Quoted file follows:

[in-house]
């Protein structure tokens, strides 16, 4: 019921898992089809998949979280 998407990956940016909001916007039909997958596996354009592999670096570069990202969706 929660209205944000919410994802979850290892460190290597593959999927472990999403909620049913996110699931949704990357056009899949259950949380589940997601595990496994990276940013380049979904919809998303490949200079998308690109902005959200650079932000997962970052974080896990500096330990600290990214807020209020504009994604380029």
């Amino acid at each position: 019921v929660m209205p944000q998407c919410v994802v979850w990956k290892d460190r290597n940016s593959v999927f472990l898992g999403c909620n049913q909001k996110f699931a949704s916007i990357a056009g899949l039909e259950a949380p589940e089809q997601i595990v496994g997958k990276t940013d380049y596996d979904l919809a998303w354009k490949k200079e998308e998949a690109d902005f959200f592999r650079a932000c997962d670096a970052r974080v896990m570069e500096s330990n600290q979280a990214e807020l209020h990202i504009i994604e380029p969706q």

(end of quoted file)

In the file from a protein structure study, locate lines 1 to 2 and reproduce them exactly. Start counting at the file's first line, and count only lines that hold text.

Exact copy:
[in-house]
């Protein structure tokens, strides 16, 4: 019921898992089809998949979280 998407990956940016909001916007039909997958596996354009592999670096570069990202969706 929660209205944000919410994802979850290892460190290597593959999927472990999403909620049913996110699931949704990357056009899949259950949380589940997601595990496994990276940013380049979904919809998303490949200079998308690109902005959200650079932000997962970052974080896990500096330990600290990214807020209020504009994604380029």